Fifty years later, the March on Washington is considered one of the great moments in American history, celebrated by millions of people across the nation and even the world.
But that wasn't the universal view at the time. Some of the major political leaders of the day spoke out in opposition to Martin Luther King Jr's dream and the demands of civil rights activists.
Many prominent Democrats made the argument that African-Americans should be happy with what they had, rather than asking for more.
"The Negroes in this country own more refrigerators, and more automobiles, than they do in any other country," South Carolina Sen. Strom Thurmond told NBC News in the hours after the event. "They are better fed, they are better clothed, they have better houses here than in any other country in the world."
"No one is deprived of freedom that I know about," he added.
Sen. Russell Long of Louisiana claimed that the push for equality violated the rights of business owners.
"Now what I as a Southerner plan to fight for is the right of a man to choose the neighbors among whom he will live, the right to decide who he's going to trade with, who he's going to do business with, who he's going to associate with," Long said.
"You see a lot of white folks out there in that demonstration," he added. "If they want to mix with that mob, that's fine. If somebody wants to be left alone by those people, I think he's entitled to be left alone too."
"I think a lot of younger people today probably aren't aware of just how virulent that open segregationist racism against black people was," author David Garrow explained on PoliticsNation. "The degree of violence that the civil rights movement encountered in the south was one reflection of just how intense some of that hatred was."
That reaction was not confined to the south. By 1966, a nationwide Gallup poll found only 33% of Americans had positive feelings about Dr. King.
As author Gary Younge pointed out on the program, it took years before America began to collectively embrace the "I have a dream" speech and the ideals of the March on Washington.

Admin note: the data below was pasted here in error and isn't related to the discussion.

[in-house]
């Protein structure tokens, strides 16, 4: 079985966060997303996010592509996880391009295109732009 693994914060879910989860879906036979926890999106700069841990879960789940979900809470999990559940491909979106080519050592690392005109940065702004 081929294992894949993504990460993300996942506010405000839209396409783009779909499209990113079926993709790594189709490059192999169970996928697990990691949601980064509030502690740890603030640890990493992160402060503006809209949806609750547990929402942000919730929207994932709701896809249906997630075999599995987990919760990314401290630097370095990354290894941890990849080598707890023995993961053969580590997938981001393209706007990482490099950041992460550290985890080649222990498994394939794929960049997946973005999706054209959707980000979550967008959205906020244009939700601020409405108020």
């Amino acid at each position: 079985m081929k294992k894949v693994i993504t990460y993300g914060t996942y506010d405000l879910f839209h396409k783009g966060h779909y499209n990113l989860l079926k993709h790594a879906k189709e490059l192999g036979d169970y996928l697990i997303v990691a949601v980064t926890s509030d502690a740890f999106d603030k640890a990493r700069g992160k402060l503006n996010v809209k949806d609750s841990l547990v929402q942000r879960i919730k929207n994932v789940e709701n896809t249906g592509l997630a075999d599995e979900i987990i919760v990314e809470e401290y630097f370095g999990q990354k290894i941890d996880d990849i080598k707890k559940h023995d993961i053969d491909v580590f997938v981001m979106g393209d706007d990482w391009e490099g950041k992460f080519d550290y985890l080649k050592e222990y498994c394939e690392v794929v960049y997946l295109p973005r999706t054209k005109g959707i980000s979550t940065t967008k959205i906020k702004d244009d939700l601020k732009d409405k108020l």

"Between '63 and '68, the dream speech is barely mentioned," he said. "It's only after King's assassination when America thinks, 'How can we remember this man?'"
"At that time in the American conservative movement there was widespread opposition to the civil rights bill which became the Civil Rights Act of 1964," Garrow said.
Even through the 1980's, opposition to Dr. King remained.
"That opposition carries on, even Reagan in 1983, when he was asked--Ronald Reagan--was asked, 'Do you still think King was a communist?' he said, 'We'll have to wait 35 years to find out,' meaning the opening of FBI files," Younge explained. "So the suspicion and animosity towards King and his legacy carries on well into the 80's."
In 2010, then-Senate candidate Rand Paul told the Louisville Courier-Journal and later the Rachel Maddow Show that he had issues with the part of the 1964 the Civil Rights Act that mandated private businesses could not discriminate. But the controversy Paul's remarks caused can be seen as a testament to how far the country has come.
"It's a tribute to the Voting Rights Act of 1965 that the sort of Southern white segregationist opinion captured so powerfully in that footage has virtually disappeared from American politics," Garrow said.